Weight gain is fast growing into a global problem. According to the World Obesity Federation, at least 51% of the world will be obese or overweight by 2035. Note that those two conditions are distinctive. There is a difference between overweight vs obese characteristics. Both are screened using body mass index (BMI): you’re overweight if you have a BMI of 25 to 29.5, and obese with a BMI of 30 and above.
Despite these differences, being overweight or obese has similar health risks, including heart disease and diabetes. Fortunately, they can be treated similarly as well—by switching to a healthier lifestyle, which involves more regular physical activity. If you want to lose weight and want an activity that feels more like an adventure than a workout, mountain biking is something you should definitely look into.
However, you may be wondering: can you be “too heavy” for a mountain bike? How does your weight affect your performance while cycling? We discuss the answers below—and share some beginner’s tips for heavier riders.
Are you too heavy for a mountain bike?
Mountain bikes are sturdy vehicles designed to get you through muddy trails, stubborn obstacles, and abrasive weather. Manufacturers prescribe a maximum weight each bike can carry while still maintaining top performance—and the average maximum weight across the board is 300 lbs. If you weigh more than that but still want to go cycling, you can reduce the load in your backpack to make up the difference. You can also start practicing with road bikes: these have higher weight limits and are not expected to face as much stress. Once your weight drops below 300 lbs., you can show off your skills in a mountain context.
How does weight affect mountain biking?
Mountain biking is a great way to lose weight: a 2020 study found that amateur cyclists increased their exercise efficacy for better weight loss within a 7-week training period. Work on your mountain biking skills, and you can burn up to 600 calories per hour. However, your starting weight can affect more than just the bikes you can use. It’ll be more difficult to climb uphill, and more challenging to regain speed after slowing down. Both these things can limit the benefits you reap from this activity. Fortunately, mountain biking is a low-impact exercise that’s easier on the joints—so if you’re a heavier rider, you can work your way to success with these tips:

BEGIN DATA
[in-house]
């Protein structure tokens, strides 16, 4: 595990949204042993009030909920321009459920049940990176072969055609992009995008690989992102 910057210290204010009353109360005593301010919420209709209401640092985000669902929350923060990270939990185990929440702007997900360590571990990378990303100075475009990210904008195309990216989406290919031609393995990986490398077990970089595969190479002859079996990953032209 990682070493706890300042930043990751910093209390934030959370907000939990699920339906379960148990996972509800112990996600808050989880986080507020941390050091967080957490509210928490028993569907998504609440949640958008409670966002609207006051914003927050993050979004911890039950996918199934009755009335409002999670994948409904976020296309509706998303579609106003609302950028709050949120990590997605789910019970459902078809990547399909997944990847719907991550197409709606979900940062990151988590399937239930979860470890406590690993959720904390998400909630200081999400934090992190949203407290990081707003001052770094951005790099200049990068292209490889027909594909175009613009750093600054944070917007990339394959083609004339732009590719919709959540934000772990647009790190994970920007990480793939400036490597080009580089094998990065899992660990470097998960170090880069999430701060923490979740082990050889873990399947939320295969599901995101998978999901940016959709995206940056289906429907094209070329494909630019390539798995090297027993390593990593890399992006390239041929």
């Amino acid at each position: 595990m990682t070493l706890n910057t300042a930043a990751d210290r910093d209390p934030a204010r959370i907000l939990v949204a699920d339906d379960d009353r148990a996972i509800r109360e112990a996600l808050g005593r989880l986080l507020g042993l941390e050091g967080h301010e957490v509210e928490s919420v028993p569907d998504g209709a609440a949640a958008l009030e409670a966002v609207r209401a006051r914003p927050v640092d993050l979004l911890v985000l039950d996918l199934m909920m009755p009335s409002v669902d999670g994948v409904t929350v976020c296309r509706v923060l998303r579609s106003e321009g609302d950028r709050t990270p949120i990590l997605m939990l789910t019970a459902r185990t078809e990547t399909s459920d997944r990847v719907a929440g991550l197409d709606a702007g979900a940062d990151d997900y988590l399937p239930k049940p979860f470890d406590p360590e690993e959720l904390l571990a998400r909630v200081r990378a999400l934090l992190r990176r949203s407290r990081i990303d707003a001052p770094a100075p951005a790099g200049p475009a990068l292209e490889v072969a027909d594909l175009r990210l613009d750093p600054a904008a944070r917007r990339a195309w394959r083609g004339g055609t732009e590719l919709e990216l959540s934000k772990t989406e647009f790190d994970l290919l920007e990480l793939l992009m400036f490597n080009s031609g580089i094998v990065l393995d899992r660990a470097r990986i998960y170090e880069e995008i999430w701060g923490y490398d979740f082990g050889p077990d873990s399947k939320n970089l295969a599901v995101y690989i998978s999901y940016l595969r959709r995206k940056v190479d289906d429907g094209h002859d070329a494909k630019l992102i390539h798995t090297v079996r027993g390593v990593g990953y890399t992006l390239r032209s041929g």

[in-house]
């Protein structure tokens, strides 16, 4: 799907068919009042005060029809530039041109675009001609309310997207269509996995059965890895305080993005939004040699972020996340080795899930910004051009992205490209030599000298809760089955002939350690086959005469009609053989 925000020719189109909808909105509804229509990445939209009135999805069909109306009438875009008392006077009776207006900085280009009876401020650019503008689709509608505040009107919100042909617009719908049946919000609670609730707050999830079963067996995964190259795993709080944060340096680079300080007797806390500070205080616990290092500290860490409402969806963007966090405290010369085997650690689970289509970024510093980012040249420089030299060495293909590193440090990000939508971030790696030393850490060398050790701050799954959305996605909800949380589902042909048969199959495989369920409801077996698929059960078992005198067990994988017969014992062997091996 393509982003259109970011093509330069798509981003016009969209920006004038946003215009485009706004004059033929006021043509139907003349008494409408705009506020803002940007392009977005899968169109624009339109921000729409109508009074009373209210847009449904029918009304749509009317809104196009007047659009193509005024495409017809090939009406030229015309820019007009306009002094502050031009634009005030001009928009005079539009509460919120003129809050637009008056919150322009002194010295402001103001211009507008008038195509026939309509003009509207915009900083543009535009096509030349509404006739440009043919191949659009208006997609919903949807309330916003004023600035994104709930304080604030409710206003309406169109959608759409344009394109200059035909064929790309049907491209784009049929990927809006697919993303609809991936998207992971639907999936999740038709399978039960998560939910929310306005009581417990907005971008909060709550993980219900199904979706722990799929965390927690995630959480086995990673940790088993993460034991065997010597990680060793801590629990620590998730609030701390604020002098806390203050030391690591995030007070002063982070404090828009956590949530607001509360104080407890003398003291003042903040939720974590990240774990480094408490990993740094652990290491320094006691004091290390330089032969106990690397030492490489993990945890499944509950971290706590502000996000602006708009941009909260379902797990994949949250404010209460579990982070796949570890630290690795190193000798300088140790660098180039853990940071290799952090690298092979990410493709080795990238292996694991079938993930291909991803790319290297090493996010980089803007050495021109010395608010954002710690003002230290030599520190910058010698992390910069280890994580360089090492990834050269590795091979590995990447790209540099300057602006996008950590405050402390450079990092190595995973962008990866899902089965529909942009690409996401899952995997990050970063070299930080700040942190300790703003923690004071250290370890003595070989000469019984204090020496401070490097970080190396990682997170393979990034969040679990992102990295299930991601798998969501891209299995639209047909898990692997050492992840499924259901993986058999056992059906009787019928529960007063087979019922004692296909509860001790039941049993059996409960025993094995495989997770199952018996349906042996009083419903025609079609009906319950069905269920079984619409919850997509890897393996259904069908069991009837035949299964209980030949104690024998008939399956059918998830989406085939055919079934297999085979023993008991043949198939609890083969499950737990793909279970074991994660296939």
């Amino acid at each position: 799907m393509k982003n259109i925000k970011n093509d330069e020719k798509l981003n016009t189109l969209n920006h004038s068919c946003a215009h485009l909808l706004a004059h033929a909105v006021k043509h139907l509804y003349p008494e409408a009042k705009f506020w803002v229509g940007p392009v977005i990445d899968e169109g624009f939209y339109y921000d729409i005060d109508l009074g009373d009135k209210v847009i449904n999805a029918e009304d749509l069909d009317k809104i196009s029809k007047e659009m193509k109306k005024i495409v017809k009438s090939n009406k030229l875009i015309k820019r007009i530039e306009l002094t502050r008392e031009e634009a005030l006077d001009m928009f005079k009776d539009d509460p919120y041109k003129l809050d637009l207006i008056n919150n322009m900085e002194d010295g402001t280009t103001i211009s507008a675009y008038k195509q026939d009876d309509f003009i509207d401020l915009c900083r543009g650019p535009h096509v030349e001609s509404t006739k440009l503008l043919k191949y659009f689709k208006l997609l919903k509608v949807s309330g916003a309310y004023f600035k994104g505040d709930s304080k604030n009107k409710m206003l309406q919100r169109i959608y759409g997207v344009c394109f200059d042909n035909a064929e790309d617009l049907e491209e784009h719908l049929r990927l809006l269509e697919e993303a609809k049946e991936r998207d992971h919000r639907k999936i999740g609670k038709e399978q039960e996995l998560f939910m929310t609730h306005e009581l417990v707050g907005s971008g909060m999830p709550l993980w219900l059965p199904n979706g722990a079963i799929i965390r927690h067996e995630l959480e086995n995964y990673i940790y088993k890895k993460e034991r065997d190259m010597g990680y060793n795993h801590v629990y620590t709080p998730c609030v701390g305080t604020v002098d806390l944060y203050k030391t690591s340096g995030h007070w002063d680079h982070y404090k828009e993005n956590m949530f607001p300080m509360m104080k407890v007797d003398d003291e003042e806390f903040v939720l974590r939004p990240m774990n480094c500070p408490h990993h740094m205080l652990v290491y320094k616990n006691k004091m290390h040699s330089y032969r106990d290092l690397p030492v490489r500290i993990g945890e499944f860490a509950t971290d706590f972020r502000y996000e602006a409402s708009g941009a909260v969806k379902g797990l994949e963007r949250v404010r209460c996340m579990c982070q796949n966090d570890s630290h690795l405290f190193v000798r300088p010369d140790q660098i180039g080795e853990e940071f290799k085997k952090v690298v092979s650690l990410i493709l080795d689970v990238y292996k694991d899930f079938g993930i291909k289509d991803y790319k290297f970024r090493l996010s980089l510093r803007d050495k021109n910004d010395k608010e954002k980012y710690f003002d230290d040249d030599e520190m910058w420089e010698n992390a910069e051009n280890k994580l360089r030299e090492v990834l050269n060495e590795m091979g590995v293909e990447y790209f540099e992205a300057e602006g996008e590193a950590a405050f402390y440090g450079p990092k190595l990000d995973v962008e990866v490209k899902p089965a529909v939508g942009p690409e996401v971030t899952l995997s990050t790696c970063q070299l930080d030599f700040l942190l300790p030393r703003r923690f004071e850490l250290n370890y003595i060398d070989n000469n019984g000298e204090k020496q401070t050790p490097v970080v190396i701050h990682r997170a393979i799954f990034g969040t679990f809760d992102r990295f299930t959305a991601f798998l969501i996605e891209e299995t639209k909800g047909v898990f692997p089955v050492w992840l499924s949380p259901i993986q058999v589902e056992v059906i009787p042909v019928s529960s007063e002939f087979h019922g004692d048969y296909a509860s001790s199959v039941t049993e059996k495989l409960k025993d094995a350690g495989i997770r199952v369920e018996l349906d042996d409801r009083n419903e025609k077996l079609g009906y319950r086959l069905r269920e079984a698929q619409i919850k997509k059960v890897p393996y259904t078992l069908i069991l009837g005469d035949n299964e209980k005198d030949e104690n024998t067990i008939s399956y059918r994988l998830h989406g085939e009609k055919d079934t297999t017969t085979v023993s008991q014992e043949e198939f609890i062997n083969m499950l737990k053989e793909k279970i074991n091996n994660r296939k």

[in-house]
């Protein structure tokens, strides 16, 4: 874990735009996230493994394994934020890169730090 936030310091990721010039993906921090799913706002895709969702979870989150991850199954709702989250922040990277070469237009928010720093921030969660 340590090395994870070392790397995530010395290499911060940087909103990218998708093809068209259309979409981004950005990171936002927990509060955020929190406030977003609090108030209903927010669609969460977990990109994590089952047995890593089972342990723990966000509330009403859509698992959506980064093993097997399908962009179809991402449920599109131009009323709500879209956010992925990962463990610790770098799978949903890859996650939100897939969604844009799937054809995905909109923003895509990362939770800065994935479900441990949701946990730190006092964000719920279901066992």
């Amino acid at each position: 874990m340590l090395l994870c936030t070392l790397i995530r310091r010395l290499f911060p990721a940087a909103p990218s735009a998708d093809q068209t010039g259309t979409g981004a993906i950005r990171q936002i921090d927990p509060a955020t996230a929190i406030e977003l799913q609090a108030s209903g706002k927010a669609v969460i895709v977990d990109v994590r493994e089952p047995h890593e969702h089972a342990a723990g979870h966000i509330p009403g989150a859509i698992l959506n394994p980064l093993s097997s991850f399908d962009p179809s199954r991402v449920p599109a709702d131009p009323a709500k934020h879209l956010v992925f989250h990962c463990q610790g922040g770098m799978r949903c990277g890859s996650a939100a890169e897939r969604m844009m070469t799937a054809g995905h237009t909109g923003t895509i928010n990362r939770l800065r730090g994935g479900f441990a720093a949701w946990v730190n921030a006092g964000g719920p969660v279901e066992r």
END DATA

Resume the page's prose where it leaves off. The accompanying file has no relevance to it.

How can heavier riders start mountain biking?
Get your bike fit
This step involves adjusting your bike’s position to maximize comfort and efficiency with respect to factors like body type and flexibility. Before getting the fit done professionally to ensure quality positioning, you can try some broad-stroke guidelines yourself. For example, you can adjust your seat height so your feet can reach the pedals without bending your knees. You can also check your handlebar distance by examining if your elbows are slightly bent, not locked. Ensuring the proper fit can provide maximum comfort as you transition into a more active lifestyle with mountain biking.
Gradually build endurance
If you want to take up mountain biking regularly, start by building up a basic level of fitness and endurance. Spend your first 4 to 6 weeks doing consistent, low-intensity rides on easier trails. From here, you can work on the intensity and speed of your rides. When you get the hang of it, you can begin mastering tricks to navigate the rough terrain, like cornering and lifting yourself over obstacles.
Track your progress
You can track your weight loss goals by measuring your weight or body fat percentage at specific weekly times. However, it’s important to remember that sustainable weight loss is less about numbers and more about building a healthy lifestyle that maximizes your well-being. Another way you can track your progress is to journal your fun experiences or take pictures of the beautiful trails you’ve ridden.
Take note of your mountain bike’s limit for your safety. If you’re too heavy, don’t worry—once you’ve reached 300 lb, you can hop on a mountain bike for the rest of your weight loss journey.